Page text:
Salmakis Resort and Spa ($$$) – For five-star luxury, guests can pay $63 per night to stay at the Salmakis Resort and Spa. This property is a fantastic option for those looking to indulge in extravagant accommodation.
Is food expensive in Bodrum?
As a short answer, no, food is not expensive in Bodrum. And, if you’ve yet to experience Turkish cuisine, you are in for a treat! Aside from the famed doner meat, you’ll want to try a simit pastry and a durum wrap – which are often sold cheaply as street food.
Overall, the grocery shops are cheap, there are plenty of inexpensive restaurants, and many hotels and hostels include complimentary breakfasts.
Of course, it will be cheaper for you to buy food from groceries and supermarkets rather than eat at restaurants for every meal. So, on a budget, you may wish to consider finding self-catering accommodation with kitchen facilities so you can cook your own meals. For an idea of grocery costs, you can check the table we’ve compiled below using data from Numbeo.
|Loaf of bread||Milk (1 gallon)||Eggs (12)||Apples (lb)|
If you are eating out, expect to pay $5.50 for a single meal at an inexpensive restaurant and $15.00 for two meals at a mid-range restaurant. A modest tip is the cultural norm in Turkey and is similar to the tipping process in the US and the UK. As a general guideline, tipping about 10% of the bill is seen as polite etiquette.
Is Bodrum expensive for nightlife?
If Bodrum is ticking all your boxes so far, don’t worry. Whether you want to head to sea on the glass-bottomed Club Catamaran or catch DJs onshore at Club Mood, Bodrum’s nightlife will not disappoint. And, with the average pint of domestic beer only lightening your pocket of a humble $2.31, it is safe to say that the nightlife can be affordable.
Of course, the larger nightlife venues do attract higher prices and entrance fees. Commonly, Expatistan suggests that a ‘cocktail drink in a downtown club’ will set you back a steeper $6. Party boats and beach clubs are particularly notorious for hiking up nightlife costs, which is something you may wish to consider before booking.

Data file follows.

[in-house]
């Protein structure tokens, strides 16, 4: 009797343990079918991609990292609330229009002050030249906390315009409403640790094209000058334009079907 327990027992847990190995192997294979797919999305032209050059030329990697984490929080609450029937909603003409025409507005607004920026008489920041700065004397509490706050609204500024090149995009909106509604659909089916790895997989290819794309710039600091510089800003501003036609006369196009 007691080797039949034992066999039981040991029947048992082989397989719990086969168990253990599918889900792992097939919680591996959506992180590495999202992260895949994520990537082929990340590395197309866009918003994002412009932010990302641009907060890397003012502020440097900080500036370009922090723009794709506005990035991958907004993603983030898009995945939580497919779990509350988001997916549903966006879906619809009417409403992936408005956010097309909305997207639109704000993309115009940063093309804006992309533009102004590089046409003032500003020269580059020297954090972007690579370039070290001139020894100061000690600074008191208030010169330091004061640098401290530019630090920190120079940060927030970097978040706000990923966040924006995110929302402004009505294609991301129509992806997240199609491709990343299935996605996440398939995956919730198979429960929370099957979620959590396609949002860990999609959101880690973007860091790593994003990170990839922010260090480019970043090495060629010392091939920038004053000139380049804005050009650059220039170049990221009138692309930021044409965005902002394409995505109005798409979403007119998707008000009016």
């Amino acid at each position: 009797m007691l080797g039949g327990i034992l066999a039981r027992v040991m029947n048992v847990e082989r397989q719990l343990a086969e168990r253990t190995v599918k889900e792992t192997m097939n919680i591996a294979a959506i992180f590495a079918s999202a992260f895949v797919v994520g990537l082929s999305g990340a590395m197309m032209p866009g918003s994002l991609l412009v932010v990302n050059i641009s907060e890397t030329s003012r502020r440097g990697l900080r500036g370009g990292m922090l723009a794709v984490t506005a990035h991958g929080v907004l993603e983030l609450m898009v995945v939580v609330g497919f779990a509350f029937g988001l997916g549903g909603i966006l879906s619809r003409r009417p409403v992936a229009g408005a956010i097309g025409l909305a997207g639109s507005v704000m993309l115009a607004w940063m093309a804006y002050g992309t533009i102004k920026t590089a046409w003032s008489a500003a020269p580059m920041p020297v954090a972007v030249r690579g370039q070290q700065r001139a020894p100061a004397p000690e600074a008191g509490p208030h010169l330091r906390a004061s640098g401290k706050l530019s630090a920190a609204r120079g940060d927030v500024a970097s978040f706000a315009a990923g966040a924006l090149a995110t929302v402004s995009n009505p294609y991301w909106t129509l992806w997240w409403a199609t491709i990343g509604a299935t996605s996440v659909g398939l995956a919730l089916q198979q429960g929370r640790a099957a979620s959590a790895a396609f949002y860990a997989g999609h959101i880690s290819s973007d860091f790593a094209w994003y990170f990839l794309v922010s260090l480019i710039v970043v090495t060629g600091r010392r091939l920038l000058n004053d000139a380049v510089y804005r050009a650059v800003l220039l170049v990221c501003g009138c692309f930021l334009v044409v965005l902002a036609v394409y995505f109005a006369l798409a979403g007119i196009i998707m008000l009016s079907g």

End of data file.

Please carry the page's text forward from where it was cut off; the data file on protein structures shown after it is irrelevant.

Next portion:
As a general rule of thumb, look for free entry, included drinks in entry tickets, and happy hour deals. You can also choose to start the night at your accommodation if you have an all-inclusive drinks package, which could reduce the night’s expenses.
While major venues in Bodrum can be costly, the nightlife is not expensive overall in Bodrum. With a little bit of research and happy hour hunting, you should find partying budget-friendly.
Bodrum on a budget: Some extra money-saving tips!
So, Bodrum is cheap as far as Turkey goes! But can you make it more affordable? The answer is a resounding yes. Here are a few extra money-saving tips before you go to Bodrum.
- Catch a Dolmus – A hybrid between a bus and a shared taxi, a dolmus is a form of Turkish public transport that operates on set routes. Like most destinations, choosing public transportation like dolmus over private taxis can save you a lot of money in Bodrum. Catching a dolmus is also an experience in itself, so don’t miss out when visiting Bodrum!
- Visit the Bodrum Amphitheater – When visiting Bodrum on a budget, prioritize the Bodrum Amphitheater. Why? It is entirely free to enter. As it is located just on the outskirts of Bodrum’s center, you can also choose to save money by walking or catching public transport to the amphitheater, making it a cheap day out.
- Stick to low-cost supermarkets like Migros – Ok, so we discussed the benefits of self-catering accommodation. But when food shopping, skip over the petrol stations and smaller convenience stores in favor of Migros – a budget supermarket chain. Here, you can shop where the locals shop, often grabbing cheap deals and reducing your grocery expenses. Although, if there are any farmers’ markets running, you may also wish to purchase cheaper fruit and veggies there instead.
- Avoid shopping centers and buy souvenirs at the market – When you arrive in Bodrum, you will likely want to purchase a keepsake or gift for someone back home. Or perhaps you have forgotten a vital item from your suitcase. Instead of heading straight to the nearest shopping center, look for a local bazaar. Here, you will be able to bargain for a budget-friendly price and make an experience out of a standard shopping day – it’s a win-win.
- Consider a Museum Pass – The ‘Museum Pass The Aegean’ grants free access to all museums in the Aegean region for $38. If you are keen on museums and galleries or traveling around the Aegean after visiting Bodrum, the seven-day pass may be worth purchasing.